The Valdai Discussion Club Foundation, in cooperation with its partners, launched a new research project on Eurasian integration with a workshop in Shanghai on November 16-17. The aim of the project is to examine the entire Eurasian space in four dimensions and from four perspectives. The four dimensions are economic, political, security and social; and the four perspectives are Russian, Central Asian, Chinese and EU/US.
Over 200 Russian and foreign experts attended the 10th meeting of the Valdai Club. The participants focus on analyzing the internal processes and external challenges to work out a vision of Russia in the future.
Evaluating Russia’s development index during the annual poll this year, experts of the Valdai Discussion Club spoke positively about the country's growing role in national, regional and global security, foreign policy and soft power. Most negative assessment was given to performance of Russia’s political institutions, public confidence in them and the dynamics of economic development.
The research poll analyses five basic valuable aspects of contemporary Russian identity. In particular, the respondents were proposed to reflect over following principal aspects: culture, religion, ethnicity, self-identification, patriotism etc.
This report is based on discussions held at the Valdai Club's Middle East Dialogue conference, which took place in Marrakesh, Morocco, on May 14-15, 2013. The event was attended by high-profile politicians from the Middle East and North Africa, including leaders of Islamist movements, as well as prominent experts, analysts and journalists from Russia and around the world.
Russia’s relations with Baku have been strained at times. A decision to shut off Azerbaijan’s outlet for crude via Russia has brought the fragility of Moscow-Baku relations back into sharp focus. As of February next year, the 250-km oil pipeline section linking Azerbaijan with the Russian export terminal of Novorossiisk will be shut, the final nail in the coffin for exports of Azeri crude via Russia.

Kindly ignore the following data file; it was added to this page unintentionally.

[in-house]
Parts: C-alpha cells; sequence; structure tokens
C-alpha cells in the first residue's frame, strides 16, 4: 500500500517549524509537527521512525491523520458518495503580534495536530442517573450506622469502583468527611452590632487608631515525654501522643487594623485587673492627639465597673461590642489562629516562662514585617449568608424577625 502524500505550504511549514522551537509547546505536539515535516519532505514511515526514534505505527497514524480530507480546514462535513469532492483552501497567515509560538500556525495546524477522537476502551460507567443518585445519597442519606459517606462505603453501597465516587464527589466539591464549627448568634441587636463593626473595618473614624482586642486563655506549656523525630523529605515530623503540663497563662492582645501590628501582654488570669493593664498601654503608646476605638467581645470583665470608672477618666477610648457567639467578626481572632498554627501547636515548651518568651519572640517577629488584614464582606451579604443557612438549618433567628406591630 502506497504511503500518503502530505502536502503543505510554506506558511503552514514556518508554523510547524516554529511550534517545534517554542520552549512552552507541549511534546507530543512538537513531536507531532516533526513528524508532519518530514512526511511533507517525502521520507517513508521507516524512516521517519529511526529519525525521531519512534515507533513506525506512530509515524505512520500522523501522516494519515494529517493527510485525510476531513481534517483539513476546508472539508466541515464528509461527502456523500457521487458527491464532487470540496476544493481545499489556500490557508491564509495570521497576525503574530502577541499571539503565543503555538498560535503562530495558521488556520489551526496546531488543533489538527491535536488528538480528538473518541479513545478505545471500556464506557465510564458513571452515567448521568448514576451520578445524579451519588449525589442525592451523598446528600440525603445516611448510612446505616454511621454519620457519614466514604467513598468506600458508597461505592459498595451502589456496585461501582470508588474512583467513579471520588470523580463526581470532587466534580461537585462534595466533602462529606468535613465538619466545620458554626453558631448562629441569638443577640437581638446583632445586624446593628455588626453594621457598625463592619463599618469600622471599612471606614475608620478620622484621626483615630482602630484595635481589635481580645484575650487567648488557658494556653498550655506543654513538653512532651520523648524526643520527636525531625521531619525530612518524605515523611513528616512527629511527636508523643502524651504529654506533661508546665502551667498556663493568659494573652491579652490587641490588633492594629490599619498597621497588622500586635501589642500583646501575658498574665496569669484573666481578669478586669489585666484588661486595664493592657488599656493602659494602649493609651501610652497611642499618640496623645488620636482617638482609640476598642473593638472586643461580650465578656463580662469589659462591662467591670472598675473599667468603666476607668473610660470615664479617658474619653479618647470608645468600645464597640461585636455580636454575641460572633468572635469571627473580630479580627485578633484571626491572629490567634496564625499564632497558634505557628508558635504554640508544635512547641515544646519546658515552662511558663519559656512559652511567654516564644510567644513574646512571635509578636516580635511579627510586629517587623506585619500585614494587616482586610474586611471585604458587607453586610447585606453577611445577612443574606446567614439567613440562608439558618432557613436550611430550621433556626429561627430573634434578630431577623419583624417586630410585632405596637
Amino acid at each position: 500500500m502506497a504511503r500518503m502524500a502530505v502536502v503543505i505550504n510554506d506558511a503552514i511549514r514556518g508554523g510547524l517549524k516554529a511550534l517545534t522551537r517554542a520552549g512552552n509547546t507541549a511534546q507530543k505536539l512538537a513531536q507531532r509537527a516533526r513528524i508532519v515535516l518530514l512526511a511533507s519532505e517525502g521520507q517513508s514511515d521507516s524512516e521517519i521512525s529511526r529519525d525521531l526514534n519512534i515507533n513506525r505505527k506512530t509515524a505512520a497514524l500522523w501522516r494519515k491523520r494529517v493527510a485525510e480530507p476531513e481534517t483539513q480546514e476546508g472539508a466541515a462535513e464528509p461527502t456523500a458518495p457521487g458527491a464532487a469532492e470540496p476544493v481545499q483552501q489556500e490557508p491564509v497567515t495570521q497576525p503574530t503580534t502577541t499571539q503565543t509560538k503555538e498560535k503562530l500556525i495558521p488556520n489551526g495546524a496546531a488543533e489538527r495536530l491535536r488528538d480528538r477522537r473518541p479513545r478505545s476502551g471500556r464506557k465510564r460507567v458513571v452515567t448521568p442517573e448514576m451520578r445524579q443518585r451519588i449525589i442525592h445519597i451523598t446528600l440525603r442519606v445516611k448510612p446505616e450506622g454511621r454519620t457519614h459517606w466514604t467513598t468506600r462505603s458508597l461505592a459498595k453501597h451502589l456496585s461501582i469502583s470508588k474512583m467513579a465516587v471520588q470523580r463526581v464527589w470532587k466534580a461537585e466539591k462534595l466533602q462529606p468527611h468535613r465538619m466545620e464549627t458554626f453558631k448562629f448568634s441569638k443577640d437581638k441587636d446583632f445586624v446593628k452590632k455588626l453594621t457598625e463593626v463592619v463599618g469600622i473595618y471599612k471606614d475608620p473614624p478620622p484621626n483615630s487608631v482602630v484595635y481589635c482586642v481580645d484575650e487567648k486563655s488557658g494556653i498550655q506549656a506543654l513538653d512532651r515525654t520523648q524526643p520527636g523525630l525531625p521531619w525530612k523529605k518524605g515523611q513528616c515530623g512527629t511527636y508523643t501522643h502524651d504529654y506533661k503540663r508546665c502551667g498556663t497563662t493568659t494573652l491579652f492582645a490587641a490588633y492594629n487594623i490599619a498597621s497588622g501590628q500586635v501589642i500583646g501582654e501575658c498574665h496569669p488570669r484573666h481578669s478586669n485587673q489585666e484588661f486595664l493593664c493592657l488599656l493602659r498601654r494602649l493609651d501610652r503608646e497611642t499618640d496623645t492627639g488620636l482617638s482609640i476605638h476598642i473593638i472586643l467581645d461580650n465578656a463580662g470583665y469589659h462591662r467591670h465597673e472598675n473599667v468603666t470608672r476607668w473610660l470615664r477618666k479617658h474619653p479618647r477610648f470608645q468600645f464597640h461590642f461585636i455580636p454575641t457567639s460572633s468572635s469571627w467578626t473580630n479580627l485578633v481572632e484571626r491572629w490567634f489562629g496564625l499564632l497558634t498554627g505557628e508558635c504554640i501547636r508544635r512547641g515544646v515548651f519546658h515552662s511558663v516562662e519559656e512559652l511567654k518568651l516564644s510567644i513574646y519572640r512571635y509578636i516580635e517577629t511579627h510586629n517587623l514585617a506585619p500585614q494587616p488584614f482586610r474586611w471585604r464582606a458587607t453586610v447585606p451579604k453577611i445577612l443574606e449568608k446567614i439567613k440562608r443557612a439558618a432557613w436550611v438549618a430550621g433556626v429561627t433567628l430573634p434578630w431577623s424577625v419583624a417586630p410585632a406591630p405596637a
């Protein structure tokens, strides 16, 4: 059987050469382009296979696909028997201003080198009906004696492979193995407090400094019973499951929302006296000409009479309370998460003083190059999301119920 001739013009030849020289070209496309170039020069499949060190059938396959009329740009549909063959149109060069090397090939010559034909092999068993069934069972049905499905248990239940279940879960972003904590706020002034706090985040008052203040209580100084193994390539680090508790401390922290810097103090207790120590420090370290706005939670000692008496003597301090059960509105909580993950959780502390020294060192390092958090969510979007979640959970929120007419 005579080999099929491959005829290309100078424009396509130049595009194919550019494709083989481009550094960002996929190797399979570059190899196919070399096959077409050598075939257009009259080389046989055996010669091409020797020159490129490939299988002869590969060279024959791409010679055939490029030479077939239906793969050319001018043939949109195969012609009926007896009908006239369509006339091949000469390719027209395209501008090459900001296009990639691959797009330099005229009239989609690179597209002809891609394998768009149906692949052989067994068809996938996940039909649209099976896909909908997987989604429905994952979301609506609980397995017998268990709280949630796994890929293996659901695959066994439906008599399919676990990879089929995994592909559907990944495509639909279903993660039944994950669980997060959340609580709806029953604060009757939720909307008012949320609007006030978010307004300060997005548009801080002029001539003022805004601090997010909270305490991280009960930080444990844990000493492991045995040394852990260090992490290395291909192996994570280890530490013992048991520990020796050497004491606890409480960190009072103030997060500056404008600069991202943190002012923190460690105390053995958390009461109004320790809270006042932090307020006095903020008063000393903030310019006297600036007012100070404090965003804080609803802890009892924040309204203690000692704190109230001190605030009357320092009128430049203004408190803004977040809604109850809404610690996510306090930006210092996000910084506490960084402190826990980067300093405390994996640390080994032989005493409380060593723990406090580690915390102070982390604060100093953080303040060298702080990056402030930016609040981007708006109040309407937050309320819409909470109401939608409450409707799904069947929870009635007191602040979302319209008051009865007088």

Last month, the Russian government had high level talks with the Japanese, South Korean, Vietnamese, Egyptian and Serb governments, which indicate actual and potential gains, without seeming to lose anything. At present, the Russian view on Syria appears to have prevailed over the desire to out-rightly see Syrian President Bashar Assad leave office. The Russian-Israeli relationship is civilly interacted, with agreement and some disagreement. Chinese-Russian relations do not seem to have taken a noticeable downslide.
The EU missed the fundamental point about Russian foreign policy: to feel secure, Moscow needs a geopolitical hinterland of countries that are economically weak and politically pliable. The EU's Eastern Partnership could make Russia's borderlands economically strong and politically secure. Therefore the Partnership must be destroyed.
The alarming breakdown in trust between Washington and Arab leaders has certainly not escaped Moscow’s attention, with Russia intensifying its efforts to move into countries that for decades have been stalwart American allies. Russia still has much ground to make up if it is seriously to challenge decades of Western hegemony in the region.
Russia hopes to mimic the success of shale oil in the US with the development of its own hard-to-reach oil reserves. Russia holds the largest deposits of technically recoverable shale oil at around 75 billion barrels of oil.
Iran has been a central Russian ally in the Middle East, despite considerable tensions between the two. But by renewing dialogue with the West, the new Iranian leadership has chosen another direction. The shifting terrain in the region creates new strategic, political and economic challenges for Russia.
Some people are trying to make the reality in Russia at least a bit more humane. The amnesty should apply not only to persons involved in high-profile cases, but also to individuals who are not as well-known. It is better to set free at least some of the individuals who deserve to be released than no one at all.
Russia has become very adept in playing the diplomatic game, in which victory depends on choosing the right associate or partner. But there are a growing number of claimants to this role in the new horizontal and interdependent world. Aside Syria and Iran, being still important, the new venues for the application of practical diplomacy may well be Ukraine, the East China Sea and Afghanistan.
Other than Iran, no state near NATO poses a ballistic missile threat to the Alliance — with the exception of Russia. But the SM-3 interceptors to be deployed in phases 2 and 3 will be capable of engaging only medium- and intermediate-range ballistic missiles, which Russia has given up under the terms of the 1987 Intermediate-Range Nuclear Forces Treaty.